65 percent of the French do not consider Russia a European country. In the UK, they consider 52 percent, in Germany - 46, and in Poland - 20. That is, the representations of the French and the Poles on Russia are directly opposite - in fact, only 29 percent of the French consider Russia to be Europe, while among the Poles of such 77. And this dispute is not about geography - although it is clear that for a typical Frenchman Europe ends just in Poland. It is also understandable that the Poles understand that they are Slavs, as well as Russians - and that means, if they consider themselves to be part of Europe, then why not treat the Russians as well? That is, the Poles have a more geographic approach, while the French have a more civilized approach. At the same time, the attitude towards Russia is not determined by the fact, consider it to be European or not.
This is evident from other surveys - this is the last year's study conducted by Pew Research Global. 65 percent of the Poles agreed with the statement that "the power and influence of Russia is a serious threat to our country." In France, there were 45 percent, in the UK - 43, and in Germany - 33. That is, the most negative feelings for Russia are experienced by the Poles - those for whom Russia is Europe. And the French and the British do not see such a strong threat in Russia, and Germans are even less succumbing to Russophobic propaganda.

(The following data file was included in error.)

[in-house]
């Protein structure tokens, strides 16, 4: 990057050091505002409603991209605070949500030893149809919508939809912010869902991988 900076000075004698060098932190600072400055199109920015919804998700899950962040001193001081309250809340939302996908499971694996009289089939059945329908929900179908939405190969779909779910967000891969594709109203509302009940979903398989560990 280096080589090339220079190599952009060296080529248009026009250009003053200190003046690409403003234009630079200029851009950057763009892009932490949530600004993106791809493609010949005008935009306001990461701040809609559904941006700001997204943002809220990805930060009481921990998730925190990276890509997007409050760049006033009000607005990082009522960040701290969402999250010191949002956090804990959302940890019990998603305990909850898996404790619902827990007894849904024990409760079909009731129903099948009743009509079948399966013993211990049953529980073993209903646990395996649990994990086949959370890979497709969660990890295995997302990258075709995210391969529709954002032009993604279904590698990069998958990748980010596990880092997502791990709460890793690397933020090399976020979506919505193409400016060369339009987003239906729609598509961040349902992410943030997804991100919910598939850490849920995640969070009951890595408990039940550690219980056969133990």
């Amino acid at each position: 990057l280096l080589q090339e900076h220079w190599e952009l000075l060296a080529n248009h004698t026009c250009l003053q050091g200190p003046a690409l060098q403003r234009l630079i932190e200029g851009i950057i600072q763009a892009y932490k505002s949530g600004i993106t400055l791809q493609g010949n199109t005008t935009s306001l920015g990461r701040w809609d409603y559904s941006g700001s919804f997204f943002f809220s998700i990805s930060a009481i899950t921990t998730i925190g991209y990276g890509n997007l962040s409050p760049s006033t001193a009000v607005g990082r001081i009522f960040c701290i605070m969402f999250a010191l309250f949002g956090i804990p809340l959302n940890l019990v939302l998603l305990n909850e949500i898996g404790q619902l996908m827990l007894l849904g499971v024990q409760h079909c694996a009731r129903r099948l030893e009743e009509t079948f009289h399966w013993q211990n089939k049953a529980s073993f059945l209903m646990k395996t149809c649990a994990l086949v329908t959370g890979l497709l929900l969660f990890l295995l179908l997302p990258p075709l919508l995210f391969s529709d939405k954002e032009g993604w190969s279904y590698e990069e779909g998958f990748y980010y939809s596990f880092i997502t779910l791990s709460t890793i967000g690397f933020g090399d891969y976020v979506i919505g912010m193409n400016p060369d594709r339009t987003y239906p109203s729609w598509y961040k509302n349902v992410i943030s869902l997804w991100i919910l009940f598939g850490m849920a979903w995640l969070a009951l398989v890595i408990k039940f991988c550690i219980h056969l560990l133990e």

Of course, any surveys are tied to time and circumstances - but, nevertheless,
the more confident will be the perception of Russia as a separate, non-European country, the more stable our relations with Europe will be in the future.
And the desire at least to correct them from the same Europeans is - as shown by the same survey Sputnik. Opinions for the early establishment of relations between the EU and Russia were expressed by 87 percent of Germans, 79 percent of French and 68 percent of Britons. And even among the Poles for improving relations expressed 85 percent of respondents.
So the regret about the real loss of profit due to broken relations proves to be stronger than the induced fear of the mythical "Russian threat". Do not take us to Europe or push out of it - you just have to live side by side as two self-sufficient but interested in each other's neighbor.